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Is man the measure of all things? Or at least, are creatures with subjective internal consciousness the measure of all things? In ancient Greece, the Sophists answered yes. In so doing, they inaugurated Western reflection on a perennial question that stretches throughout both theoretical and practical philosophy, epistemology and ethics.

I’ve briefly discussed this question before, with a focus on ethics. Afterwards, following James Doull, I examined how it gets works out in the history of Western philosophy after the Sophists – in ethics. But as Doull knew, there is an epistemological story that parallels the ethical. God in the Hebrew Bible is the arbiter of truth as well as ethics; the Sophists reduce not merely justice and goodness, but truth, to the subject that knows them. (In a similar way, for Doull, Plato’s Sophist dialogue makes essentially the same point as the Statesman, even though it would appear that one is entirely about metaphysics and the other about politics; both are asking how ideals can relate to physical reality.)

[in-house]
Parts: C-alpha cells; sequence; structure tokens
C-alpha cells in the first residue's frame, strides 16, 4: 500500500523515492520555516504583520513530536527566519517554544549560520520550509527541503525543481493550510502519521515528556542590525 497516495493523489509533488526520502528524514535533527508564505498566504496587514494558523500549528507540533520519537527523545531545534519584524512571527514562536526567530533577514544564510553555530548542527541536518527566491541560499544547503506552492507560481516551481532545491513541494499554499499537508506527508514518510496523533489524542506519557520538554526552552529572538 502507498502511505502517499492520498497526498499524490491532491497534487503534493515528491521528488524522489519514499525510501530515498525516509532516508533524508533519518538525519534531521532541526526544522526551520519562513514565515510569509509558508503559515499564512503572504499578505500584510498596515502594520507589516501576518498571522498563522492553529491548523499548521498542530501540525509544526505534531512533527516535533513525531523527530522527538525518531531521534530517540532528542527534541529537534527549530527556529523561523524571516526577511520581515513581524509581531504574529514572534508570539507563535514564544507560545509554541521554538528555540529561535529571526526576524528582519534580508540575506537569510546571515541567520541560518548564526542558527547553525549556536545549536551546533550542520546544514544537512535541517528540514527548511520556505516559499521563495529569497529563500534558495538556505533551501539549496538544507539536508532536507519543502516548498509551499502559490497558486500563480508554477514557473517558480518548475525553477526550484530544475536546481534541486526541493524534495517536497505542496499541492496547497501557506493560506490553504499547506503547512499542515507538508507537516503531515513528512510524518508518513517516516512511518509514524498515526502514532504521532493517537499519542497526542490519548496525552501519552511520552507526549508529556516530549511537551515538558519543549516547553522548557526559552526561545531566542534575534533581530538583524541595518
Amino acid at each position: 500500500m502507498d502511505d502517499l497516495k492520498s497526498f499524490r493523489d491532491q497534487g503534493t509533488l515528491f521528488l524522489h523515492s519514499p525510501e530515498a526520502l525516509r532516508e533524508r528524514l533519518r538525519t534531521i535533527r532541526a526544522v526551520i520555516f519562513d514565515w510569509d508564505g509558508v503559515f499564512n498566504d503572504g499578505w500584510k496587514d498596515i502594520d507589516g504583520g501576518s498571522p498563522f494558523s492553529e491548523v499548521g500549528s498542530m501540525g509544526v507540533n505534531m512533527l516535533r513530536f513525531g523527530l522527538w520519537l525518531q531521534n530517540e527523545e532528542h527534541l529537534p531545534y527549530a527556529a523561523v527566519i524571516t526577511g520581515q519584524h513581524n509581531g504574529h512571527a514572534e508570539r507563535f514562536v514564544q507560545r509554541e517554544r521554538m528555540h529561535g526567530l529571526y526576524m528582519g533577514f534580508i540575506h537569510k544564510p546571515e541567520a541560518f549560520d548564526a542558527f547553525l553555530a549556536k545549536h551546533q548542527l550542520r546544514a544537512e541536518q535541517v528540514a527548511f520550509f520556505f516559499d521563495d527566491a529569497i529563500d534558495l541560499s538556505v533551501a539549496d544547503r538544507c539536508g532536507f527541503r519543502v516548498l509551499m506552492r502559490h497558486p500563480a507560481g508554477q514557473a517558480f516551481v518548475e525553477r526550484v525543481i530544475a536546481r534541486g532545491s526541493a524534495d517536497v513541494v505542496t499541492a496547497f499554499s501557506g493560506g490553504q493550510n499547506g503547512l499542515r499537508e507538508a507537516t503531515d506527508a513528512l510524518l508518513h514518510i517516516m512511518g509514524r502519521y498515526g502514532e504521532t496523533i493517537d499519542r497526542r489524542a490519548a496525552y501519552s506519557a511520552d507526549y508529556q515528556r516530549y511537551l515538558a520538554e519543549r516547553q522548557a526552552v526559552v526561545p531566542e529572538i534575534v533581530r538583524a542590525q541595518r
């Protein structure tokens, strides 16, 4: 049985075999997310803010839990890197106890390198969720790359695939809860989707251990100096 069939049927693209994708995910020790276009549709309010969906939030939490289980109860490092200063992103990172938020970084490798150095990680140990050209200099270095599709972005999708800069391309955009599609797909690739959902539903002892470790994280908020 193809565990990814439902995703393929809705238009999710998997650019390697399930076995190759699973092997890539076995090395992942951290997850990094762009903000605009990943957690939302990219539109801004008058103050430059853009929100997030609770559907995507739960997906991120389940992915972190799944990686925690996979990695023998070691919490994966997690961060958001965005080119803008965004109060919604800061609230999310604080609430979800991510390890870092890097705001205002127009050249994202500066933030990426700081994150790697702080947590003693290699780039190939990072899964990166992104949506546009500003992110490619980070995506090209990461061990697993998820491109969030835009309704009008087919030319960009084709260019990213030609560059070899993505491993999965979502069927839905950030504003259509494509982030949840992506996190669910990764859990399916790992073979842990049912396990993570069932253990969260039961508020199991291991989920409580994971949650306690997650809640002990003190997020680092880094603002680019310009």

In ethics, as I noted in the earlier post, analytic philosophers tend to use the terms internalism and externalism to describe the opposing positions on this question. In ethics, internalists say that genuine reasons for action must come from our own motivations or desires; externalists say there can be reasons that come from outside us. To use Doull’s examples, the Sophists are the ultimate ethical internalists, the Hebrew Bible the ultimate ethical externalist text. (Consider Ecclesiastes, which repeatedly advises us to fear God and follow his commandments even though it repeatedly denies the possibility of our attaining any benefit for doing so, in this life or the next.)

Now, as well as in ethics, analytic philosophers also use the terms “internalism” and “externalism” to describe positions in epistemology (the theory of knowledge). Ethan Mills discussed this other form of the distinction in comments on a recent post, and I’ve been trying to learn some more about it. What follows is some preliminary attempts of mine to think through the distinction between internalism and externalism in epistemology, and relate it to the distinction in ethics. Apologies if the results are somewhat unclear, as I’m still thinking it through.